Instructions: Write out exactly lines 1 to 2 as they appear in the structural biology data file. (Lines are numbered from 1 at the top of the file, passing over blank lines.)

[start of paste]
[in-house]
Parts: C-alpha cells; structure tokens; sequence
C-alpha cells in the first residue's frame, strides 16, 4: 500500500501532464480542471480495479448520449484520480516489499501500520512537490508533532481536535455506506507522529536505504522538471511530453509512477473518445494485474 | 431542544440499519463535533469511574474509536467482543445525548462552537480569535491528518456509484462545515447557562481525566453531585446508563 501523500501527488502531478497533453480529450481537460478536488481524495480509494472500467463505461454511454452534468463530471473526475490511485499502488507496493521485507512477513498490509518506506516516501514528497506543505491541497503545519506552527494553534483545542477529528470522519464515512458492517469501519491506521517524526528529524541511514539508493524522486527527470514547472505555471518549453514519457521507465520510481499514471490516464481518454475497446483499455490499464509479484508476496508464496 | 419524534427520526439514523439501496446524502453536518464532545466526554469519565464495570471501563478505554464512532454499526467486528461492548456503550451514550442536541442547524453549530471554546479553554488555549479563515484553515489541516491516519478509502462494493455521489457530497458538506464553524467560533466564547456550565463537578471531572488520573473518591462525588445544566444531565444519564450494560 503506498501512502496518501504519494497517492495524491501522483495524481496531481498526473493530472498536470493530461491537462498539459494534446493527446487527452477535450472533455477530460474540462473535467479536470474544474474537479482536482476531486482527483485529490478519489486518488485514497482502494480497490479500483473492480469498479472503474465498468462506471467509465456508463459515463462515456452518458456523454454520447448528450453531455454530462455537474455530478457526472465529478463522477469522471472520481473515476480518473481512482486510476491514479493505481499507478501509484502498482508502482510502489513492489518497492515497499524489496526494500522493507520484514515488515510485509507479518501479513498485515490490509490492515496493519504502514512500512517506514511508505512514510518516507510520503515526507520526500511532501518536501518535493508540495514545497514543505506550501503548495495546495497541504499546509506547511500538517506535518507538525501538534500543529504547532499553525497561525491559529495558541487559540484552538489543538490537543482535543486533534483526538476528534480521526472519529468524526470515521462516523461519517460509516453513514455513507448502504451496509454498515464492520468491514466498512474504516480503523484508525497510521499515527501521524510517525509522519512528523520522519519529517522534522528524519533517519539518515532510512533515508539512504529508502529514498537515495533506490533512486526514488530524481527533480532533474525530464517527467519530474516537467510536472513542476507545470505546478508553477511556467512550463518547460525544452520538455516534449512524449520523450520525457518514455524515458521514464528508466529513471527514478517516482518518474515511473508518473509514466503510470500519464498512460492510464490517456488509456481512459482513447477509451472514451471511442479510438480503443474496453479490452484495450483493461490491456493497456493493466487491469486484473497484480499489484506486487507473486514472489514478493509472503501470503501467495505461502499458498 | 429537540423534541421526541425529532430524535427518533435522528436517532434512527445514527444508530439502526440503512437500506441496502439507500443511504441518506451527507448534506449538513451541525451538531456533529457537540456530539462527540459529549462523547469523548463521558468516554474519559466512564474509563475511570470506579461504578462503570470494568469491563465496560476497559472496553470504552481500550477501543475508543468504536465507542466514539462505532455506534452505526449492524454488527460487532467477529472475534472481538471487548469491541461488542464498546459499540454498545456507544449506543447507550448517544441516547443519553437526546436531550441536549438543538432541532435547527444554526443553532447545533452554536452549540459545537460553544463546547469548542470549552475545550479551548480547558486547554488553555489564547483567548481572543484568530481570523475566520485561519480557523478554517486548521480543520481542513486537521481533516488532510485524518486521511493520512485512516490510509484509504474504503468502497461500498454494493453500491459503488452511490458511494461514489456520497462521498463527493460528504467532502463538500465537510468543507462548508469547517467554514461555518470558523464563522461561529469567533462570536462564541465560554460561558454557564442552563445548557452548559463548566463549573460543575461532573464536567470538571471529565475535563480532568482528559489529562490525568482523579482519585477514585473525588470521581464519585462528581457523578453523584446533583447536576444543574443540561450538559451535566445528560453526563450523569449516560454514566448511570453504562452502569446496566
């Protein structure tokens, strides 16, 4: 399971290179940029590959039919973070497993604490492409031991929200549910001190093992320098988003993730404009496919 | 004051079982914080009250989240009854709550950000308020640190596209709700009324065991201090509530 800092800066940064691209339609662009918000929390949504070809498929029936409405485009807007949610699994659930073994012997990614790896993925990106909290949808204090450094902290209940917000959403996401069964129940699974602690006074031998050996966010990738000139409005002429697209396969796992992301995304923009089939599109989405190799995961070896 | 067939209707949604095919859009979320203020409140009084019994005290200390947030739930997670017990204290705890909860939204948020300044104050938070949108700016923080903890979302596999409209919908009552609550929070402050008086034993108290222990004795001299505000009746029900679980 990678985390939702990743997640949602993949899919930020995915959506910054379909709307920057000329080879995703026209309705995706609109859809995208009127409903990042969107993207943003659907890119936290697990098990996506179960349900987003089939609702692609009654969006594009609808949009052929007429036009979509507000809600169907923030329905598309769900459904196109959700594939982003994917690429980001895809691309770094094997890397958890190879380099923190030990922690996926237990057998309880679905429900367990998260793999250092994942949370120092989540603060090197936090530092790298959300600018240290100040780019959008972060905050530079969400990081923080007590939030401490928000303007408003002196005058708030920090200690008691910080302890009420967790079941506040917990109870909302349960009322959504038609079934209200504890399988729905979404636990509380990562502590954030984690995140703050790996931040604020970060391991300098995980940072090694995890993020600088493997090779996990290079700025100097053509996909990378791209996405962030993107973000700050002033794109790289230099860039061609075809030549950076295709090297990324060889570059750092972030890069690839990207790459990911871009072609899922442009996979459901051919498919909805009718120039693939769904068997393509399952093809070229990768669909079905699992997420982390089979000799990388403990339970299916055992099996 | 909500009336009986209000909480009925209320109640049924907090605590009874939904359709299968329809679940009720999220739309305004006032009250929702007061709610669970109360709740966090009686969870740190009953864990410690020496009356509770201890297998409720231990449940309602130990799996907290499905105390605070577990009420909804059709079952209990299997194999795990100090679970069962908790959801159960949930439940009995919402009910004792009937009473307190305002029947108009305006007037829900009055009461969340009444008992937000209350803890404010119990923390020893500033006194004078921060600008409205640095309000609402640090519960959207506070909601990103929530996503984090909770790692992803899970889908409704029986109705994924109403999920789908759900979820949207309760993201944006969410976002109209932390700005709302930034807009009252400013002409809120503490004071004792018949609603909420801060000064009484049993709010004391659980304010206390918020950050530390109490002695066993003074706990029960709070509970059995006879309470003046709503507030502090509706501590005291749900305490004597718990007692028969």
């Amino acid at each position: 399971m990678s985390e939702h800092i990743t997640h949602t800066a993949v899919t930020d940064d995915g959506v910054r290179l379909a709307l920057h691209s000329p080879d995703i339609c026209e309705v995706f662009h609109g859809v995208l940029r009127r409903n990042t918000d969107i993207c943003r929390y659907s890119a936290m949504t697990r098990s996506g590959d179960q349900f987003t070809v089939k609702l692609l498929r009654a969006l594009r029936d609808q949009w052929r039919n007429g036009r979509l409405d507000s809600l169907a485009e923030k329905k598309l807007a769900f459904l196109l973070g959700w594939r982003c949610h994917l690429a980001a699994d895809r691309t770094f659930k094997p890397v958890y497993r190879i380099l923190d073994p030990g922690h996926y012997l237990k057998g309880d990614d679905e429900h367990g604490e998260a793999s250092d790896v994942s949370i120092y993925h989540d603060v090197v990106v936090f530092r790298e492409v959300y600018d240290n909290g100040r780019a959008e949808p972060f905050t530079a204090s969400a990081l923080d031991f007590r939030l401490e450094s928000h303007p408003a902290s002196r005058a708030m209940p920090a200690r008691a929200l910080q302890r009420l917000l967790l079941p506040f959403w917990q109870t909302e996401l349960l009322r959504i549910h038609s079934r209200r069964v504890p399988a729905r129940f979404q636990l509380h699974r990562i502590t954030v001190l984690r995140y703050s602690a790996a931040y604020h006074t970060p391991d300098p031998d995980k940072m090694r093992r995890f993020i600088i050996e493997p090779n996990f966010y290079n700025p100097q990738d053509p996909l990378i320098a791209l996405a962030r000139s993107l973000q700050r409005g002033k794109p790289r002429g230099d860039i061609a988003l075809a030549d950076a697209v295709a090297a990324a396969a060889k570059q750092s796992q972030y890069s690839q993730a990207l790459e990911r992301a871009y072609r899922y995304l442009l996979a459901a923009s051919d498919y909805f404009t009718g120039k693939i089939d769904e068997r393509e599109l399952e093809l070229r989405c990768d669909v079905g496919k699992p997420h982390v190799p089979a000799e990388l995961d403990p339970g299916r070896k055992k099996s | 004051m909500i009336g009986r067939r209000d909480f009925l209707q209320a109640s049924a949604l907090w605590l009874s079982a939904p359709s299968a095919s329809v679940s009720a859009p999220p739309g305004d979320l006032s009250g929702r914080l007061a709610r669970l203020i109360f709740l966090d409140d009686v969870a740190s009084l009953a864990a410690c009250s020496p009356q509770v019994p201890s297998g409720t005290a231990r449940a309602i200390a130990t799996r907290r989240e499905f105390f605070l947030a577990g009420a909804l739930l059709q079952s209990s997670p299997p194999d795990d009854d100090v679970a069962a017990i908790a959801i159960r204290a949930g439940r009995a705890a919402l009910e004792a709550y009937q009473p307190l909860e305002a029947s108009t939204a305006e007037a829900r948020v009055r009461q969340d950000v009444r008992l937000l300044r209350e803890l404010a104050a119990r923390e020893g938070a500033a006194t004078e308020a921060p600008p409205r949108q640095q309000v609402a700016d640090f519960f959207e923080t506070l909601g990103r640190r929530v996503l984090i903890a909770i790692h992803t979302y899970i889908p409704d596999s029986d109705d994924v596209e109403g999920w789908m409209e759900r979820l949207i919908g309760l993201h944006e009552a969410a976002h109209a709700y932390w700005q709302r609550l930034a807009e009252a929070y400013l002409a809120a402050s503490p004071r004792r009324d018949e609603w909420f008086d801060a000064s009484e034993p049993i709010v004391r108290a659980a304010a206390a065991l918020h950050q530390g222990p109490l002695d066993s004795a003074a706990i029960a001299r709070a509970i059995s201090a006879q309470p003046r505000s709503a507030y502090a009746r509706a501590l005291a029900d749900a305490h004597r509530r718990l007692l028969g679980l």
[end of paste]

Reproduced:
[in-house]
Parts: C-alpha cells; structure tokens; sequence